Here are some of our favorite first dogs for a family.
Poodles and some poodle crosses make brilliant family dogs. Fun and faithful with plenty of stamina for long walks, the classic Poodle is less dainty than it looks! They have curly, hypoallergenic coats which make them more suitable for allergy-sufferers. As a result, poodles have been cross-bred with smaller hounds – with some now-famous results! The Cockapoo is a real teddy-bear with lots of energy (from the cocker spaniel) and excellent trainability.
You already know about the classic Labradors and Golden Retrievers, but have you looked at a mix? The Springador (springer/lab cross) is a family-friendly dog with lots of exuberant energy and unconditional loyalty. Smart and trainable, they can have short or longer coats. Because they are cross-bred, they can have reduced risk of the genetic problems specific to Springers or Labradors.
Working full-time is a barrier to owning your first dog. Why? Many will pine or howl during a long day alone, and sometimes they’ll get creative with their chewing – just to show how much they missed you.
However, if you work part time (or can coordinate with your household so that someone will be home more), or you’ve made the switch to WFH, there are some dogs which are more independent or amenable to being left alone while you make the occasional trip to the office.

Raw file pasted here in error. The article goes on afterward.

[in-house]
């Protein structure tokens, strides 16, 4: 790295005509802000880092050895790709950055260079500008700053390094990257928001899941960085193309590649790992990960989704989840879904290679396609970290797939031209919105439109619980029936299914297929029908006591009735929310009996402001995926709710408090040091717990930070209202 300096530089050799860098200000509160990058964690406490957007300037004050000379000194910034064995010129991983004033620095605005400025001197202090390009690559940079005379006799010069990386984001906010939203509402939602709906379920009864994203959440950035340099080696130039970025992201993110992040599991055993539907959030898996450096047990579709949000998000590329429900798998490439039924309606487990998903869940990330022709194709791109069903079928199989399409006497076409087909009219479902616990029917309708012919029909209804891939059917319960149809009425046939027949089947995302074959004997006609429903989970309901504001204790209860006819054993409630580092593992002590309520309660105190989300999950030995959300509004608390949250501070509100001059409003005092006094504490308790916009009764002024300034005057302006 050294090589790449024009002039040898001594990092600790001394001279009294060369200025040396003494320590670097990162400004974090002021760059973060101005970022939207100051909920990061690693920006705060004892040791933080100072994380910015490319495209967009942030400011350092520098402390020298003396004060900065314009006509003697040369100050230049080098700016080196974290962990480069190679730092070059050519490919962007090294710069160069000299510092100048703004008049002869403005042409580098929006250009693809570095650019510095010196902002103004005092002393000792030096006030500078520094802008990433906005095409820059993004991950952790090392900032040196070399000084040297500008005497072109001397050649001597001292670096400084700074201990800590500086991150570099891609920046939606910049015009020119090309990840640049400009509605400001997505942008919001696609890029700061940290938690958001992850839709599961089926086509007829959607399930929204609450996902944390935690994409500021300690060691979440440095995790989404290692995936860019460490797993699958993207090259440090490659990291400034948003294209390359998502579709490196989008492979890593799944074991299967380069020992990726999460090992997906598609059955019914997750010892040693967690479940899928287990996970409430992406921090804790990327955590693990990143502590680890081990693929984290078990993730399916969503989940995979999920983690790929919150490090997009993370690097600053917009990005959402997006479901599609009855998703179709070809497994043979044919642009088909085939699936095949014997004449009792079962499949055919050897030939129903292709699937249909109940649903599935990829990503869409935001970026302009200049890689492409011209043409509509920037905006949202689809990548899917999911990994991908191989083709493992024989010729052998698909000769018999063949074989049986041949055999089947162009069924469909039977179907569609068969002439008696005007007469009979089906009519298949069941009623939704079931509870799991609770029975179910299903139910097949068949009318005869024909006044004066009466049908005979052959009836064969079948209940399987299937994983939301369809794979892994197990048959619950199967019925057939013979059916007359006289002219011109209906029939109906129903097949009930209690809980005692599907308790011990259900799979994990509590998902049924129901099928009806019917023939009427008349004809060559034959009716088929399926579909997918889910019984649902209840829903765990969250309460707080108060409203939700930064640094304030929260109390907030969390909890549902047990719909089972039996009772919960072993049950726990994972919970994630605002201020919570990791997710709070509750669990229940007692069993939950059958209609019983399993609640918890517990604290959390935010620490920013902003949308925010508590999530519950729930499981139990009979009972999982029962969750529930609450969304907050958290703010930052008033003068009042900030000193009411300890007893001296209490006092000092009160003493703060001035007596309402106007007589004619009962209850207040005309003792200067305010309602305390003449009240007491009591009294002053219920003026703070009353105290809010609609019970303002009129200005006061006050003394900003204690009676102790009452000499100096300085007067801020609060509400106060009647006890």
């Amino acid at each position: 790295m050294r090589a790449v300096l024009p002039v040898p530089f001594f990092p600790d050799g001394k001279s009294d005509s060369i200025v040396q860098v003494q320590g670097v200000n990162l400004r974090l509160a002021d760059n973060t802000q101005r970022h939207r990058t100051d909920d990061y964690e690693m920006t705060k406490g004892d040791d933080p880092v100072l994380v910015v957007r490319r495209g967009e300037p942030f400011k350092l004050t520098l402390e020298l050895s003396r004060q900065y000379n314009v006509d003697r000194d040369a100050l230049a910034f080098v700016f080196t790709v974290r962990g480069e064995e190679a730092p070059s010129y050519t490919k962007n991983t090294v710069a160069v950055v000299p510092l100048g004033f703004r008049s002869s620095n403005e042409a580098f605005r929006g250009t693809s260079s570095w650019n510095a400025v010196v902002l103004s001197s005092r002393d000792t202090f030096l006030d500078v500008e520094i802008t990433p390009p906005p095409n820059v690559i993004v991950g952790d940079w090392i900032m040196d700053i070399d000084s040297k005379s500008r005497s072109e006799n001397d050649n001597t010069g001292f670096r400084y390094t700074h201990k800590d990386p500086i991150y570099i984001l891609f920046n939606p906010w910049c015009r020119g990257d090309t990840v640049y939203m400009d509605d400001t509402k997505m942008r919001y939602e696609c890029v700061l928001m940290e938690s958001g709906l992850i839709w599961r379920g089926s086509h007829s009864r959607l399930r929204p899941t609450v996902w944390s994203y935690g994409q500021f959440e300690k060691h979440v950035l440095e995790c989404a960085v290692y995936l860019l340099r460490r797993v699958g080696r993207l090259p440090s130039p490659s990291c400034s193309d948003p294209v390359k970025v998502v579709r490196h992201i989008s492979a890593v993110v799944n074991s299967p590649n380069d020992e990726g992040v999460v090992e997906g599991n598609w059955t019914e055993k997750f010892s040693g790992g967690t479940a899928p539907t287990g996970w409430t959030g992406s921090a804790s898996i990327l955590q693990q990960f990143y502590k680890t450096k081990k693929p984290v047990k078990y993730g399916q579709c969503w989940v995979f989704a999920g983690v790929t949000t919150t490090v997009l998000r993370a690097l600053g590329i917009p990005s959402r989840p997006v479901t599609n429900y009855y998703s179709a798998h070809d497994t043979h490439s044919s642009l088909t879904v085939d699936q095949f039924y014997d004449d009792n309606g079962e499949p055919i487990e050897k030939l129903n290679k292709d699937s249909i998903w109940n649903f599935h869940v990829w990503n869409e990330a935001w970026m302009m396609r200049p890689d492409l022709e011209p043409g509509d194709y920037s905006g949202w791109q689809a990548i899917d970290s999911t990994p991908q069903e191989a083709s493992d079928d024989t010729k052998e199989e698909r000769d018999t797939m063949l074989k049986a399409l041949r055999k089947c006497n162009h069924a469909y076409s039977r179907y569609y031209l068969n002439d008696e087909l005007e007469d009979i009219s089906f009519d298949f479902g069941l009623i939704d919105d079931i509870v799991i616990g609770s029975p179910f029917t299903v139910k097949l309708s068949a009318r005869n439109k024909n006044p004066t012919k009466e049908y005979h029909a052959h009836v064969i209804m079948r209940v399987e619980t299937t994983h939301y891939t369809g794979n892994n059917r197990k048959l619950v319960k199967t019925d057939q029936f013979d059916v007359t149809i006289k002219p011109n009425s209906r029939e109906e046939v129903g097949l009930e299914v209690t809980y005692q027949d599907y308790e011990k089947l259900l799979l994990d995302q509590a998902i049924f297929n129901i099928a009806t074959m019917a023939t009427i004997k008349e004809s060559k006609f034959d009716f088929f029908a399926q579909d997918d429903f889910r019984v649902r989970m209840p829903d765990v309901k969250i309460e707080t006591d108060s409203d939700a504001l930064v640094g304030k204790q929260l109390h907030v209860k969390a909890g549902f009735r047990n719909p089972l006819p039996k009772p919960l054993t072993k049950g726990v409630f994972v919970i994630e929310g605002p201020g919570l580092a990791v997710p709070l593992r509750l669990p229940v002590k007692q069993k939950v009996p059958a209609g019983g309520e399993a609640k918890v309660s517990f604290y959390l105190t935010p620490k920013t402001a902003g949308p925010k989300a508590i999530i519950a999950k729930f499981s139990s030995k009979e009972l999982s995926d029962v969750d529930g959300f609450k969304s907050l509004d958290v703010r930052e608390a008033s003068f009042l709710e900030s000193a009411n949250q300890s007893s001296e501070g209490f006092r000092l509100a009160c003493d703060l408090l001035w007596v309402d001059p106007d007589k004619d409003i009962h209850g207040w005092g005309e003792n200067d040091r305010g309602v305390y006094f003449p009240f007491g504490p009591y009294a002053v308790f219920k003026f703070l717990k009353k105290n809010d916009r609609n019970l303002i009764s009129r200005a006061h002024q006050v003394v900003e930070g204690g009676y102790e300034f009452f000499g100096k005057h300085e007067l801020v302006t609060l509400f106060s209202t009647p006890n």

Basset Hounds are slow-paced and sweet-tempered, and they love to lounge. The Chow-Chow is a surprisingly autonomous dog, despite a very loyal heart. Traditional guard-dogs, like the Bullmastiff and Shar-Pei, are somewhat accustomed to being Home Alone.
Of course, companionship is truly embedded in the dog character. They don’t want to live in an empty home. Most will form an unbreakable bond with their owner – and that’s exactly why we love them so much.
Just because you lack experience, don’t dismiss the dog rescue. It’s got some of the best dogs for new owners.
When you apply to a rescue, you won’t be matched with a dog that isn’t right for you. The rescue spends time examining every application to make sure its dogs find good homes. That means they’re looking for the right size, temperament, and requirements. Just like a dog matchmaker!